Before I could ask my students to create their own escape rooms, I decided to start by making one of my own. I did this for a few reasons. First, I wanted to make sure that my process was well thought out and I had done all the necessary troubleshooting, Second, I wanted them to see the process before starting their own. I decided to use Wixie, one of my favorite kid-friendly programs so that my students could work collaboratively and I could monitor and support their work.,

Getting Started-

I separated the project into seven 30 minute session segments.

Where we are now

Currently, most of my classes just finished either session 2 or 3. They are so excited about learning about these people. I urged them not to focus on someone that they had already studied like George Washington or Thomas Jefferson. One of my students called me over during research and showed that her group was learning about Malala Yousafzai. She was so excited to learn about her since her family was from Pakistan and many of her relatives still live there. She had made a powerful connection to her learning and it warmed my heart. Another 

group called me over to share they were learning about Coretta Scott King and did I know that she was married to Martin Luther King. Stories like this are just the beginning and show how giving our students choice and voice renews student engagement.

Consider Having Students Use Choice Boards

Giving our students voice and choice can be a great way to increase student engagement in the last quarter of the year.  Back on December 4, 2022, I posted a blog post about granting students choices in learning, but I believe that at this point of the school year, it is worth rebooting.  A choice board is comprised of a grid of squares where learners get to choose from a variety of activities. Even my youngest learners use choice boards. When packaging a choice board, being able to use hyperlinks is very helpful. In that blog post last December, I shared how I use choice boards to give students choices over their learning path. Students can pick the activities that best meet their learning needs. In this blog post, I am going to take a different focus and connect choice boards to Universal Design for Learning.

National Creativity Month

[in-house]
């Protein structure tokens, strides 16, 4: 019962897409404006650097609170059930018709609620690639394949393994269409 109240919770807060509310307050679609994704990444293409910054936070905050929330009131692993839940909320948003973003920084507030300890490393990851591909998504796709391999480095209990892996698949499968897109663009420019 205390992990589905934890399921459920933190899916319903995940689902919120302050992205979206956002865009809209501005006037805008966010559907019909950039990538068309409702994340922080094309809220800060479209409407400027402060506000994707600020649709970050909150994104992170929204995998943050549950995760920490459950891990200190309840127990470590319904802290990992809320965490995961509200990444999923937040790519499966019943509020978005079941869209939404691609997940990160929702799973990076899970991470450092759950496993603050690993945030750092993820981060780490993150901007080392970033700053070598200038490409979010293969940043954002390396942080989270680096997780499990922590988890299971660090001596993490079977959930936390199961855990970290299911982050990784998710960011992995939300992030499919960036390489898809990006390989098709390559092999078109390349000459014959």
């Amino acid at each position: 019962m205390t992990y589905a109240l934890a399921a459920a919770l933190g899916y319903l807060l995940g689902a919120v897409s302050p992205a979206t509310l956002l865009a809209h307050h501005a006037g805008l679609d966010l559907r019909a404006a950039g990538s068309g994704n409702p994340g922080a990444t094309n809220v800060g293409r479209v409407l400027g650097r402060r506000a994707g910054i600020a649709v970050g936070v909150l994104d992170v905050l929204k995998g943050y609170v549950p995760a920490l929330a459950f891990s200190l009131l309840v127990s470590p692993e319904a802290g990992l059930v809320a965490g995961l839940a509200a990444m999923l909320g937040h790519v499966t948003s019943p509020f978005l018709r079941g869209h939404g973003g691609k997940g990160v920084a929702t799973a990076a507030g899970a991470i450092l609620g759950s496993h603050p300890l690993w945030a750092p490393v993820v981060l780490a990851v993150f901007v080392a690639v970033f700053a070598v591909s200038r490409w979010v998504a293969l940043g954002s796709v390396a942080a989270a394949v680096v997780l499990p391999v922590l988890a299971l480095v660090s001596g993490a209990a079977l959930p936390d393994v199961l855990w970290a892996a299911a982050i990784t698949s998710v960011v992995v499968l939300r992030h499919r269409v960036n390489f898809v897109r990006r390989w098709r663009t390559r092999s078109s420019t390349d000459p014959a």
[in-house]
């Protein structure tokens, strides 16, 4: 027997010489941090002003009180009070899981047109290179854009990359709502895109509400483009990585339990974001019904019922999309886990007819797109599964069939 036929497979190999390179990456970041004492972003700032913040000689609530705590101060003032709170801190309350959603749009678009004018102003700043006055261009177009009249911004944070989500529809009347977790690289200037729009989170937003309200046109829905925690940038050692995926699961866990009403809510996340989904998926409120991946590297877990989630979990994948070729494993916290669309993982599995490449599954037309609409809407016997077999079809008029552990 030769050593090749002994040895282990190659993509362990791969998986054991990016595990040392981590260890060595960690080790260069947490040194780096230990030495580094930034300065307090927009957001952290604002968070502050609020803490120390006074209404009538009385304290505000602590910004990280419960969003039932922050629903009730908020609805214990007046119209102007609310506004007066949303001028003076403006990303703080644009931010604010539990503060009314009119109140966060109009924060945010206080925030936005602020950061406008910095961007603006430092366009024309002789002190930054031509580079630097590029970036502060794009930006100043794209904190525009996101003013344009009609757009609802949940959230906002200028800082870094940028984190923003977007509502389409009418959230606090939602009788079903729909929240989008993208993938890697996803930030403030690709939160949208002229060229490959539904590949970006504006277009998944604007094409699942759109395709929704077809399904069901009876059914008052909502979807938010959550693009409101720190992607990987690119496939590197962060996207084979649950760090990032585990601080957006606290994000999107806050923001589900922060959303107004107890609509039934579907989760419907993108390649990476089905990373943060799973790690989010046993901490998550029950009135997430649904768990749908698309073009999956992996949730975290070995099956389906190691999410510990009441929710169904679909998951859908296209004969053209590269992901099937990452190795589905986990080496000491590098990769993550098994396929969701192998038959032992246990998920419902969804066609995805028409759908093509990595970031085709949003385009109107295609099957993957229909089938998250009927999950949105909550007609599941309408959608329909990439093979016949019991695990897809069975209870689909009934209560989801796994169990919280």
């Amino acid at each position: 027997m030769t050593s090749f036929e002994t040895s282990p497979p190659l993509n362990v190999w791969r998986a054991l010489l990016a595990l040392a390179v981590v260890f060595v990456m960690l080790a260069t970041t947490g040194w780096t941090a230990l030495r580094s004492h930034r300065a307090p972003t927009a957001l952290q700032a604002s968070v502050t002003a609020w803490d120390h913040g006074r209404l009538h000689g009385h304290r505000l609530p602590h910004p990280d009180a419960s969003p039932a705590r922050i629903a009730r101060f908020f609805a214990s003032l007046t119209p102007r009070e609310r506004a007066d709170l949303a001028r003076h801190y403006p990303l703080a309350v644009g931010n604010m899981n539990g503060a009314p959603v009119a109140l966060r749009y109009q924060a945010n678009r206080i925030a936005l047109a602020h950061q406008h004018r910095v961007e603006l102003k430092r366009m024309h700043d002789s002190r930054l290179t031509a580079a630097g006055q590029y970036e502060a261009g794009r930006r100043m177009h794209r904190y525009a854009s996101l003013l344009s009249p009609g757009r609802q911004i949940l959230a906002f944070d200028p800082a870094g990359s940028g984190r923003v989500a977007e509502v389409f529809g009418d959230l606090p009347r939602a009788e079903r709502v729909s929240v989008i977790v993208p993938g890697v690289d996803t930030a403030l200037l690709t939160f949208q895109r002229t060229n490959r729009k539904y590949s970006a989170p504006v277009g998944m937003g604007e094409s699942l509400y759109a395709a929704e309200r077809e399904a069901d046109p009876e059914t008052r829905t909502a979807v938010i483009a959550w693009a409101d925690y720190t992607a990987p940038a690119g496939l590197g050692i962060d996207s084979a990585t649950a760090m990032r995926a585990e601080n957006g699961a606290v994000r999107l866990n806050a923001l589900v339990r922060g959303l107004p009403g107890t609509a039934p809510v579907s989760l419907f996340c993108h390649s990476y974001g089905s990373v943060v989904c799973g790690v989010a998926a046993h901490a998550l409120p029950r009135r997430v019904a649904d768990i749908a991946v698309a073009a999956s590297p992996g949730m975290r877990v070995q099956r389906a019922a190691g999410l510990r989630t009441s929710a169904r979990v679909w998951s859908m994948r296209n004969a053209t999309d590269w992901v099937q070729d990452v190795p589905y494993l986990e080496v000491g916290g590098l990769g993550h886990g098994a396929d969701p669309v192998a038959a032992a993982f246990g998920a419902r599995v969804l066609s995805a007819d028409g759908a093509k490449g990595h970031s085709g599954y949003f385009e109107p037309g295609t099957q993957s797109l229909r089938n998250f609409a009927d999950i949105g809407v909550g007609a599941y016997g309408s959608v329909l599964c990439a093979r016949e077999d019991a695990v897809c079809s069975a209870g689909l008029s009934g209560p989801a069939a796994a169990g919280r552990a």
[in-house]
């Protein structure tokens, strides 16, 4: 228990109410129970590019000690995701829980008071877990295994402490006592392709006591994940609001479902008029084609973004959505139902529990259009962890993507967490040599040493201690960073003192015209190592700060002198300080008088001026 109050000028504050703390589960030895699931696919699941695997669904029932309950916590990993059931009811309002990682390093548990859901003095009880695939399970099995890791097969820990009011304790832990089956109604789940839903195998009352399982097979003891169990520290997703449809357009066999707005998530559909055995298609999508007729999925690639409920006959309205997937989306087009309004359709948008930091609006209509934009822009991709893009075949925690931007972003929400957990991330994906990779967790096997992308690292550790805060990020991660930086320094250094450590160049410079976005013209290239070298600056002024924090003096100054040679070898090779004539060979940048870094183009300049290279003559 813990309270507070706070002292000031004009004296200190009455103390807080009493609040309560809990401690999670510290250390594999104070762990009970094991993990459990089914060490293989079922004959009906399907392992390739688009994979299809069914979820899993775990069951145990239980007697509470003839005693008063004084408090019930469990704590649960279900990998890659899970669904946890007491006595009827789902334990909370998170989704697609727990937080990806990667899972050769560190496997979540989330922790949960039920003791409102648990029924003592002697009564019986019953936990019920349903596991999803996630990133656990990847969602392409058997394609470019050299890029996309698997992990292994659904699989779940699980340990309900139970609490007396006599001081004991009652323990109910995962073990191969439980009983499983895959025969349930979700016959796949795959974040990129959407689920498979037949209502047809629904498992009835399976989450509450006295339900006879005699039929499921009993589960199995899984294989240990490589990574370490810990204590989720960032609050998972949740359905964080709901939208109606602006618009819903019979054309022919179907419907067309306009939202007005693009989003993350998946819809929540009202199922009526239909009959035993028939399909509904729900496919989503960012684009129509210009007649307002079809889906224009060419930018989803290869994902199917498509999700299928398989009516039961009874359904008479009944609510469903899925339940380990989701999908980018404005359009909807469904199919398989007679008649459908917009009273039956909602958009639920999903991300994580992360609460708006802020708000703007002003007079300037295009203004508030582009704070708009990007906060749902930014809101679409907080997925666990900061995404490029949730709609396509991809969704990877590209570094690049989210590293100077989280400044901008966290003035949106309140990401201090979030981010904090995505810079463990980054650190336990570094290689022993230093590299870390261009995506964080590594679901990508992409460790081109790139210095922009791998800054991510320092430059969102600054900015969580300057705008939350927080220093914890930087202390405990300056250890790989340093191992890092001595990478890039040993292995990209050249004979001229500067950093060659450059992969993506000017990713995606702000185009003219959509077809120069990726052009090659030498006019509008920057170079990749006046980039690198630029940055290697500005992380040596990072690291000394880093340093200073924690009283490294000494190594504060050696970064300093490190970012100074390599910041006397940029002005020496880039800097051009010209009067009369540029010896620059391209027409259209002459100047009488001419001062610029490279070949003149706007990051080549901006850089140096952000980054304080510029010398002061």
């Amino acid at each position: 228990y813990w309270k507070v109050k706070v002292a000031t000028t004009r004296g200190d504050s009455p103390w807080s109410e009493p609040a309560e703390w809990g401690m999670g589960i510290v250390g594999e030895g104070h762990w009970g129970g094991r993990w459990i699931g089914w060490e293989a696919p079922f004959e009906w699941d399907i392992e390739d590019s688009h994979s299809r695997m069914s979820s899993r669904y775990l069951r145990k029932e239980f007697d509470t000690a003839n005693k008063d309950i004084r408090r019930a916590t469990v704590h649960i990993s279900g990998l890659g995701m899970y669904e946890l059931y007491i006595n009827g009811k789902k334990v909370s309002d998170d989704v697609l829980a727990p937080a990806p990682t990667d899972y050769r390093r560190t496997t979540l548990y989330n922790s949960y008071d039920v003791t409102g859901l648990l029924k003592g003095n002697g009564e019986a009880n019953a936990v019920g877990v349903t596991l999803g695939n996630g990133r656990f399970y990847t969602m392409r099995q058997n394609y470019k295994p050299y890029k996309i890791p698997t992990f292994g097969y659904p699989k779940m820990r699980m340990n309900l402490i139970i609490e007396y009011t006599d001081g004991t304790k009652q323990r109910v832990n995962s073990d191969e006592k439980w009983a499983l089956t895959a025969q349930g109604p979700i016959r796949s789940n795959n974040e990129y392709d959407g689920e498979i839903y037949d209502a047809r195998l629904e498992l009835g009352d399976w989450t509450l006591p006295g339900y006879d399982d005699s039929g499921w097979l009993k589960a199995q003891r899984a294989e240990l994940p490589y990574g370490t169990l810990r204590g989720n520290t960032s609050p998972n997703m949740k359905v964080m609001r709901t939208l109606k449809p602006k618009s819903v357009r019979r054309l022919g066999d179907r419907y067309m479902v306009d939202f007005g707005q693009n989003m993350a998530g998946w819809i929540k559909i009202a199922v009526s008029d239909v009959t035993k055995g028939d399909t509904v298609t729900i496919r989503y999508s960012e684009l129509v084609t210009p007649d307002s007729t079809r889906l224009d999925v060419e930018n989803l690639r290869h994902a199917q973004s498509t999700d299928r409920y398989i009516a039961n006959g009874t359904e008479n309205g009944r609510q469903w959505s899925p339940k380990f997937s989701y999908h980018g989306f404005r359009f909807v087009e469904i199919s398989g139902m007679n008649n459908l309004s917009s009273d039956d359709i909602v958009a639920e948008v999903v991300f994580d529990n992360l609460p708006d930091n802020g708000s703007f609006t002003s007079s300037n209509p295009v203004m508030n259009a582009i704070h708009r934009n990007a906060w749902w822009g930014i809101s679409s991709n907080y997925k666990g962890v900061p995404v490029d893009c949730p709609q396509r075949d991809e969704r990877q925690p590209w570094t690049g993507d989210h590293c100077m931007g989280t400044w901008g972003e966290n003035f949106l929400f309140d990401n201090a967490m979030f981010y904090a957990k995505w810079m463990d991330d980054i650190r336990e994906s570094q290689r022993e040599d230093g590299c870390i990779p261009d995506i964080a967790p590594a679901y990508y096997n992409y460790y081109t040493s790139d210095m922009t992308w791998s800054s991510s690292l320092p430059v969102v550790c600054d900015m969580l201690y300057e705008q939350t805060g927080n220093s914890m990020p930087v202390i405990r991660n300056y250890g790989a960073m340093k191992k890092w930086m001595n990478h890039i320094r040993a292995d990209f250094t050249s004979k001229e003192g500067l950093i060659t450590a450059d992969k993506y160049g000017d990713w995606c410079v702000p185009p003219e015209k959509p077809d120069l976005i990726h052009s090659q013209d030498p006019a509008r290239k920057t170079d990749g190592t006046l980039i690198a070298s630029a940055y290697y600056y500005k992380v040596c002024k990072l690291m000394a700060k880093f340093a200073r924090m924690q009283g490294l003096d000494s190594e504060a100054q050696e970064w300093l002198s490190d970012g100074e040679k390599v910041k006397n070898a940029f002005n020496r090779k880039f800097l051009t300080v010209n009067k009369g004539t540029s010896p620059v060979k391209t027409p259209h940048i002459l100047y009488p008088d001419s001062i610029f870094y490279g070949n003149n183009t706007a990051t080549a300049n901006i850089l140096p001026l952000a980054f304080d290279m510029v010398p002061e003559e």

Every month, Adobe offers students a creativity challenge based on a theme. So when I noticed that April's theme was National Creativity Month, I created a choice board for my fifth and sixth grade Enrichment class using lots of ways to express Creativity. I made this board in Wixie- but you could use anything and then embedded it into our school's Learning Management System.

This gave my students lots of ways to express their creativity. All of my students went to the escape room first. They have really been enjoying these challenges. Afterwards, they could determine their own next steps. Some students designed Pixel Art- others coded. I was especially thrilled by how some students chose Tinkercad and explored their creativity in an entirely new way.

Show What You Know Boards

You can make a Show What You Know Choice Board in almost any program that offers the ability to hyperlink. 

Here are examples in two of my favorite programs- Wixie (left side) and Canva (right side). As you can see, each one of these offers our students different ways to represent their learning,  

But any program that allows you to hyperlink will work. I especially like programs that provide lots of response options. You could consider using Adobe Creative Cloud Express or Book Creator too.

How will you renew and reboot student engagement?

Think about what I shared and consider how you will renew and reboot student engagement. Maybe you try one of the ideas mentionned here. Or maybe you have another fabulous idea. I would love for you to share them with me. 

Want to take a deeper dive on this topic?  From June 12th to July 7th, I am leading a 4 week course for Constellation Learning  Institute called 

Empowering Student Voice: A Tech Tool Boot Camp.

What opportunities do you provide for your students to share their voices? Are you communicating that their voices matter? How do you create learning experiences that empower learners. Learn with author and educator, Debbie Tannenbaum. In this online course, you will learn easy ways using technology tools such as Book Creator, Flip, Pear Deck and Wixie to give your students opportunities to share their voices in interactive ways.

For more information or to register, go to